2013
06.14

Live Migration is pretty quick in WS2012 Hyper-V, with support for huge bandwidth with no arbitrary hard limit on the number of concurrent Live Migrations.  With the potential for huge hosts (4 TB RAM) and huge VMs (1 TB), Microsoft wanted to make it quicker to move VMs, vacate hosts, and to do general maintenance, such as Cluster Aware Updating.  That’s why they added support for faster Live Migration using SMB 3.0 and compression in WS2012 R2 Hyper-V.

Out of the box, WS2012 R2 Hyper-V is able to compress Live Migration traffic.  It does this by taking any free CPU resources that are available on the host – typically CPU is underutilized on hosts.  Hyper-V will prioritize other tasks when scheduling the processor.  That means if a VM needs more CPU, then Live Migration compression will get less processor access and not impact production systems.  Compression is enabled by default and does not require any special hardware.  It is expected that Live Migration compression will halve the time it takes to move a VM.

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If you have access to high end networking then you will want to enable Live Migration over SMB.  This will leverage the improvements in SMB from WS2012:

  • SMB Multichannel: Live Migration will be able to use more than one NIC which means it can get more overall bandwidth.  SMB Multichannel automatically discovers new NICs between the SMB client and server and automatically deals with NIC/path failure.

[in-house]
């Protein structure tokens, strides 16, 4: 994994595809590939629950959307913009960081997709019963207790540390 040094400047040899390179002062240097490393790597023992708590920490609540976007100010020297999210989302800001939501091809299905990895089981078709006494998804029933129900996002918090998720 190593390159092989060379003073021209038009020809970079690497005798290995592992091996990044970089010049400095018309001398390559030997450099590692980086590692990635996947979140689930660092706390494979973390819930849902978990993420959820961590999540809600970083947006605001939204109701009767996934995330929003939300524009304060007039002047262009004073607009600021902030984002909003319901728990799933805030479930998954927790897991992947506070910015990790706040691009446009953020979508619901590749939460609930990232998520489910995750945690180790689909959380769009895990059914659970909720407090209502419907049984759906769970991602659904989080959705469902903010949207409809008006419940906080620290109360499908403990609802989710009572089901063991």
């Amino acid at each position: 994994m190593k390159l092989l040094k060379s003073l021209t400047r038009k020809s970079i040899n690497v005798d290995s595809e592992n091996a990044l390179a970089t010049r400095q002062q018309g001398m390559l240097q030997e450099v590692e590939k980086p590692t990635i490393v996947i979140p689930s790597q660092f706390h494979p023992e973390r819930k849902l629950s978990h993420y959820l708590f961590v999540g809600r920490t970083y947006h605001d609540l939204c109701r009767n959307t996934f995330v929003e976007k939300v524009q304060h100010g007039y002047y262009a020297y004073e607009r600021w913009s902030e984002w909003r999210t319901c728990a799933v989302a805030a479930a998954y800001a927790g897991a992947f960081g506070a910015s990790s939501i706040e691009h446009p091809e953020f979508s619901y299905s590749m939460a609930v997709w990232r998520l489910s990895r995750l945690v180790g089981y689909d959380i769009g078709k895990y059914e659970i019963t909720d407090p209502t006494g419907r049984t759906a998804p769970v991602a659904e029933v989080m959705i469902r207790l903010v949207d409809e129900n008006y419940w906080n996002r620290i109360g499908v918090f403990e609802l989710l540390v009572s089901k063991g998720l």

• SMB Direct: This is where you have an RDMA enabled NIC/network, such as iWARP (10 Gbps), ROCE (10/40 Gbps), or Infiniband (56 Gbps).  The flow of traffic is faster (less latency) and has less impact on the CPU of the SMB client and server.

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On servers with PCI3 slots, 3 of these NICs can give you Live Migration speeds where RAM access speeds become the bottleneck Open-mouthed smile

There are 3 scenarios I can think of now, and here are the recommendations from Microsoft for them:

10 GbE or Slower NIC for Live Migration

Use the default compressed Live Migration.  This applies even if you have lots of 1 GbE NICs – compression will be more effective than SMB 3.0 at these speeds.

2 or More 10 GbE NICs for Live Migration

Use SMB Live Migration.  This will leverage SMB Multichannel to span all of the Live Migration NICs.  But watch that CPU utilization on the host.  And that leads us to …

1 or More RDMA NICs for Live Migration

Use SMB Live Migration.  This will leverage SMB Direct for really fast Live Migration with low CPU utilization (RDMA offloads processing to the NIC).  And if you have more than one NIC you get the best of both worlds by also leveraging SMB Multichannel.

Long story short: Live Migration will be very fast on WS2012 R2 Hyper-V, and you’ll see those improvements even on typical 1 GbE networking.

2 comments so far

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  1. Hi,

    Thanks for an incredibly informative blog. I usually get all the answers needed when reading your posts. However, this one is a bit unclear.

    My cluster setup has all communication covered except live migration. I have 3 1 GbE nics pr node left for lm and it seems scenario 1 is the way to go. Do I just configure these on the same subnet and let Hyper-V take charge? I always thought i needed to enable SMB 3 for this. And what about switch dependent teaming?

    • If you have 1 GbE NICs then you do not enable SMB 3.0 Live Migration.

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